One of the most commonly asked questions concerning grass fed beef is “How does it taste?” or the alternative question of Is it really tough?What I have always believed in marketing our beef through American Grass Fed Beef is that you may convince people to try it once for the health benefits or some of the altruistic benefits (humane handling, sustainable agriculture) but they won’t buy it again if it is not good.
I have always gauged our success not so much by the growth of new customers who seek out our beef but by the repeat customers who return to us month after month.The success of our Buyer’s Club is the best indicator of the success of the grass fed beef we produce.
Eating Well:There’s More to Like About Grass-Fed Beef
Aug 30, 2006
New York Times
By MARIAN BURROS
FROM Blue Hill at Stone Barns in Westchester County and Sparky’s All-American Food in New York to Charlie Trotter’s in Chicago and Acme Chophouse in San Francisco, more diners are switching to rich, juicy and tender grass-fed beef, which is fast losing its reputation as tough and tasteless but good for you.
My own delicious research shows the industry has taken giant steps.When I wrote about grass-fed beef in 2002 there were about 50 producers, and most of what they raised was not very good. Now there are about 1,000 of them,and after I grilled rib-eyes from 15 producers for friends, it was clear that more of them are learning to get it right.
Ranchers of grass-fed beef say they have made great strides in the last few years by relearning what came naturally before the era of the feedlot, then building on it. They use heritage breeds that thrive on grass rather than on grain, as well as crossbreeds developed with advanced genetics.
They have relearned the science of rotating pastures and determined which grasses provide better nutrition in a region like the Northeast, where pastures are not endless, as they are in the West.
Humane, nonstressful slaughter is considered even more important than in the conventional cattle industry, where the practice is being slowly adopted.
And, finally, they are aging the beef longer to tenderize it more.
“The meat people got from us this year is better than what they got from us last year and not as good as what they will get from us next year,” said Tom German, owner of Thankful Harvest in Holstein, Iowa.
But producers are still on a learning curve, and grass-fed beef is not always consistent.
Some producers improve tenderness by feeding the animals grain for several weeks before they are slaughtered; some restaurateurs say it is easier to please customers with this grain-finished meat.
Melissa Benavidez, who owns Sparky’s All-American Food with her husband, Brian, has been so overwhelmed by the response to their grass-fed burgers that, on occasion, they have had to settle for beef that was finished with grain.
“We’ve been doing rock ’n’ roll concerts, and people who haven’t eaten hamburger in 20 years say they are going to try it,” she said. “Even vegetarians.”
Galen Zamarra, chef and owner of Mas in New York, chooses 100 percent grass-fed beef for meatballs, steak tartare and braising. But for steaks and roasts he wants beef that has been grain-finished.
“Pure 100 percent grass-fed is better for animals, more sustainable,” Mr. Zamarra said. “But as far as texture, customers don’t like it.”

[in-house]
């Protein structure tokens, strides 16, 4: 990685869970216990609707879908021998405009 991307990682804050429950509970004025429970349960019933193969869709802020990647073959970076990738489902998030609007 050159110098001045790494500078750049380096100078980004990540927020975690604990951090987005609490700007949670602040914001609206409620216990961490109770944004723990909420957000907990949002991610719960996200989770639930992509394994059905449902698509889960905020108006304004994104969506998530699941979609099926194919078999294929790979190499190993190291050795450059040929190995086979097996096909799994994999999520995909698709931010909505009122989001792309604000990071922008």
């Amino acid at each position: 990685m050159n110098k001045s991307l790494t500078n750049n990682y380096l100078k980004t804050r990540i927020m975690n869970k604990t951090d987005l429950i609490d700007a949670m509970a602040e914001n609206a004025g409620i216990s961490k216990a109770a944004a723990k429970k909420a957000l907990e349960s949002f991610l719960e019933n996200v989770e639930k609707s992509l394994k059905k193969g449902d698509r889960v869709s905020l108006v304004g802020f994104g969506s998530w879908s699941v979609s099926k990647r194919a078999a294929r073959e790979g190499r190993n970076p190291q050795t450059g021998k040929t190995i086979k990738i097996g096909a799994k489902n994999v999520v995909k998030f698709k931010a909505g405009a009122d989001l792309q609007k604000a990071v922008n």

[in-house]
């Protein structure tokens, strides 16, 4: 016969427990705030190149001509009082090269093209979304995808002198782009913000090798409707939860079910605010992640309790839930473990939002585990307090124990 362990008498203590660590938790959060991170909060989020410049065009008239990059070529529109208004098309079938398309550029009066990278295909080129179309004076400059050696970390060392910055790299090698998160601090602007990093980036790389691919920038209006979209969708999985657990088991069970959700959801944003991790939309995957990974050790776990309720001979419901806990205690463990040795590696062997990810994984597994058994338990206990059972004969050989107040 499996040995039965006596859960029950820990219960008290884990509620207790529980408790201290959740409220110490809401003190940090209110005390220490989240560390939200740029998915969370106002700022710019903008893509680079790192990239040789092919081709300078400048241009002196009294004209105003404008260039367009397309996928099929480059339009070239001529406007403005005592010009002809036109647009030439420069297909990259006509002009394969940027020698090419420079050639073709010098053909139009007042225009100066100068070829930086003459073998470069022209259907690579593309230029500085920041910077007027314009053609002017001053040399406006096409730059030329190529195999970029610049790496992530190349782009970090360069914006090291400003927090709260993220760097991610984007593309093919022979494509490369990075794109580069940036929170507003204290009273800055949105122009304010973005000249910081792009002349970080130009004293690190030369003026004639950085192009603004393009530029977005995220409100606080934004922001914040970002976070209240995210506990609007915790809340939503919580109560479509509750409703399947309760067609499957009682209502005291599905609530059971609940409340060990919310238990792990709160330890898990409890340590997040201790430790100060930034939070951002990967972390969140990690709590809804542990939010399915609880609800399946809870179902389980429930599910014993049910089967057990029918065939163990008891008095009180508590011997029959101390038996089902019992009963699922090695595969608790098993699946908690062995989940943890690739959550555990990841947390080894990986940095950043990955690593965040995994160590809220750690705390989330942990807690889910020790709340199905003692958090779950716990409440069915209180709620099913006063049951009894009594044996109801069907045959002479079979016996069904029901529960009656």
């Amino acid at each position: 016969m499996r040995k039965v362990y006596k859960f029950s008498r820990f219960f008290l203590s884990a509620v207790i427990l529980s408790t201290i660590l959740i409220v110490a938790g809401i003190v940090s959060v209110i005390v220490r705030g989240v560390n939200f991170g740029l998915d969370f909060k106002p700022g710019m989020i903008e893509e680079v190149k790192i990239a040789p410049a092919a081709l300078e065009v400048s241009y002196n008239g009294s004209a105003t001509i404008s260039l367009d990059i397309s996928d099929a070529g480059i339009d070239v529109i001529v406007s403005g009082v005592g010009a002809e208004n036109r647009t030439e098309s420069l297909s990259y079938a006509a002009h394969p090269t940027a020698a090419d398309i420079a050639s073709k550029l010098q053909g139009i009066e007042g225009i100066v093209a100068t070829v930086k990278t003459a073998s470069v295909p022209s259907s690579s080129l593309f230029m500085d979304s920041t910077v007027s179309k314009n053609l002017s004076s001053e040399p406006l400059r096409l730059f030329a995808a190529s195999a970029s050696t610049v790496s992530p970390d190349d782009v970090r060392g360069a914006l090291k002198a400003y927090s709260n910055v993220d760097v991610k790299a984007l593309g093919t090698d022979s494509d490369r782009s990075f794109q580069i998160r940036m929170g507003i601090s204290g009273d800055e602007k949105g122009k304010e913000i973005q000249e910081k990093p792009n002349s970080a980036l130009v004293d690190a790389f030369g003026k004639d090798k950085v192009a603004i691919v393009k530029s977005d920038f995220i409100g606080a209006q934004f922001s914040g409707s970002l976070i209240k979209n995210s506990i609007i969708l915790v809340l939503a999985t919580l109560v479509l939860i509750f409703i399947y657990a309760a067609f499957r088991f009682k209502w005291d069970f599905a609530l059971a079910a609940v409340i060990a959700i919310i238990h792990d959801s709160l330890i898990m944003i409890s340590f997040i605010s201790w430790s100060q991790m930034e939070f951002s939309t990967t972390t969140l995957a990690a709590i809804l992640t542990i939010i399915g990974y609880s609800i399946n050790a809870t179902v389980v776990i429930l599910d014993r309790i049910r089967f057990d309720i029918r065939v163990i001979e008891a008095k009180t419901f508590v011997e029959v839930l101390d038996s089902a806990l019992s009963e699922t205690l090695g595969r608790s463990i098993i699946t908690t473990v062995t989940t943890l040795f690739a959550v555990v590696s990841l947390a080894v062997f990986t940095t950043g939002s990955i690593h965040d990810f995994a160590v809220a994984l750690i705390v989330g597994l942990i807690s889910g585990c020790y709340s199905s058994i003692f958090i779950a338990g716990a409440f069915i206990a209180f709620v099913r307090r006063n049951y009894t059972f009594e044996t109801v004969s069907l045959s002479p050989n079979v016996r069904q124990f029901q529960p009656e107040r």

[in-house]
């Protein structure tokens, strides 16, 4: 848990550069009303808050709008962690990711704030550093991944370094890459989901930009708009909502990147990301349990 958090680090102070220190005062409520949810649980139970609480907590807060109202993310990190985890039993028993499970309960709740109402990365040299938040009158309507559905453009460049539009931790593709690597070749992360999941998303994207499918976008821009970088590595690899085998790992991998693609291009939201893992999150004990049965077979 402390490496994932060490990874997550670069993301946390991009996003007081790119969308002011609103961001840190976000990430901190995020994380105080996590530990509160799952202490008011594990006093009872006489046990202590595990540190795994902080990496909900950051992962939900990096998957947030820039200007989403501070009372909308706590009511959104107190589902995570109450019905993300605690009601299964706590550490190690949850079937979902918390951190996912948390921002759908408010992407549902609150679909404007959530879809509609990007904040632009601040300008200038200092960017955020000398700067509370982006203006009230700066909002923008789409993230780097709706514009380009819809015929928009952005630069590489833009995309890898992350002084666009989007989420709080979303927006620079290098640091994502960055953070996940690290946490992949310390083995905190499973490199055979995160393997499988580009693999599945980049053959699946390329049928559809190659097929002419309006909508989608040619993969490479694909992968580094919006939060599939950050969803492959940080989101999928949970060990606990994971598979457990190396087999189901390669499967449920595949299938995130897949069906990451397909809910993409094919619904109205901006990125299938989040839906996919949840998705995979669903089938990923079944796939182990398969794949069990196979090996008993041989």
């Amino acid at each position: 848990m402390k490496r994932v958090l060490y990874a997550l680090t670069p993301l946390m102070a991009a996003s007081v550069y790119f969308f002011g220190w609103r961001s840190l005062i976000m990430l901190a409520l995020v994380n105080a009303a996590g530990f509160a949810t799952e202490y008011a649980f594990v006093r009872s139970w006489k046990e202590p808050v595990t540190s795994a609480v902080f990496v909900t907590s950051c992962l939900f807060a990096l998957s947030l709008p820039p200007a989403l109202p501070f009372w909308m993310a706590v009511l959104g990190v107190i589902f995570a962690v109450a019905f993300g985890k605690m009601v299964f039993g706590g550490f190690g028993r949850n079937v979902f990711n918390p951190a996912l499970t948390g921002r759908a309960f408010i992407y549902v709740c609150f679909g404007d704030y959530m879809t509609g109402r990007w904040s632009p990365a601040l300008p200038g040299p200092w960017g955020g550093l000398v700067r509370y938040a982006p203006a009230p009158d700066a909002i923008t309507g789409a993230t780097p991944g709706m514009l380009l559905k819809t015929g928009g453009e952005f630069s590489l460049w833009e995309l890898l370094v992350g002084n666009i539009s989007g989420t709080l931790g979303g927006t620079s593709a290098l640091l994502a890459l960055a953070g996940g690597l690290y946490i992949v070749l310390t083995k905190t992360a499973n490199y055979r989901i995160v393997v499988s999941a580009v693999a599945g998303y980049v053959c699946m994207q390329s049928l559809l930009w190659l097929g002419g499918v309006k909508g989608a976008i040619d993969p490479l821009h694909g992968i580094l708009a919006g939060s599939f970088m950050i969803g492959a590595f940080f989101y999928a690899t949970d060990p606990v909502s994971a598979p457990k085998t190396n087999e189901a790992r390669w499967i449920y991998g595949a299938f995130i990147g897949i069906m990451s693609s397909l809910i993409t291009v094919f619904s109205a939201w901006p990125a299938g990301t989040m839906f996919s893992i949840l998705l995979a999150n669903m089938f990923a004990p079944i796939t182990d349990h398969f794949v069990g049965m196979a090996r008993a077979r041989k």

Yet at Acme Chophouse, grass-fed beef accounts for 60 percent to 80 percent of the orders. Thom Fox, manager of the restaurant, said it had improved considerably since he opened four years ago.
In the beginning customers complained,” he said. “The first thing they react to is tenderness. If you get past that they say they like the robust flavor.”
In fact, there is not enough grass-fed, grass-finished beef to go around.
Finishing animals on grain for 15 to 30 days is still a far cry from agribusiness cattle, which start out on grass but are fed corn for their last four to six months.
Research suggests grass-fed beef is likely to be lower in total fat, contain higher levels of omega-3 fatty acids useful in reducing the risk of heart disease and have a higher level of C.L.A., conjugated linoleic acid, which, in animal studies, reduces the risk of cancer.
But the loose definition of grass-fed beef makes it difficult for people looking for alternatives to figure out just what they are buying. There is no regulation defining the term, and the Department of Agriculture has proposed letting cattle be called grass-fed even if they were raised on hay in a feedlot and never set hoof in a pasture.
The American Grassfed Association, which represents producers of 100 percent grass-fed animals, says a true grass-fed animal is put on pasture as soon as it is weaned and eats grass as long as it is available. When there is no more fresh grass the animal is fed hay and silage. Hormones and antibiotics are forbidden.
Jo Robinson, a writer who has spread the word about the benefits of pasture-raised animals, recognizes the quandary. At her Web site eatwild.com, Ms. Robinson writes: Meat from an animal that has been able to graze in its last few months of life is still nutritionally superior to feedlot beef, even if the animal has also been given some grain. It’s a matter of degree.
But my tasting showed that with 100 percent grass-fed beef you can have it all: sustainable, more nutritious beef with clean, juicy, beefy flavor. (Because the beef has less fat, though, it must be cooked at lower temperatures and for less time.)
Consumers need to understand there is a difference, said Ed Doyle, owner of Real Food, a consulting firm that works with restaurant management in Boston. Grass-fed beef is not an alternative to commodity beef; it’s its own product with bolder flavors.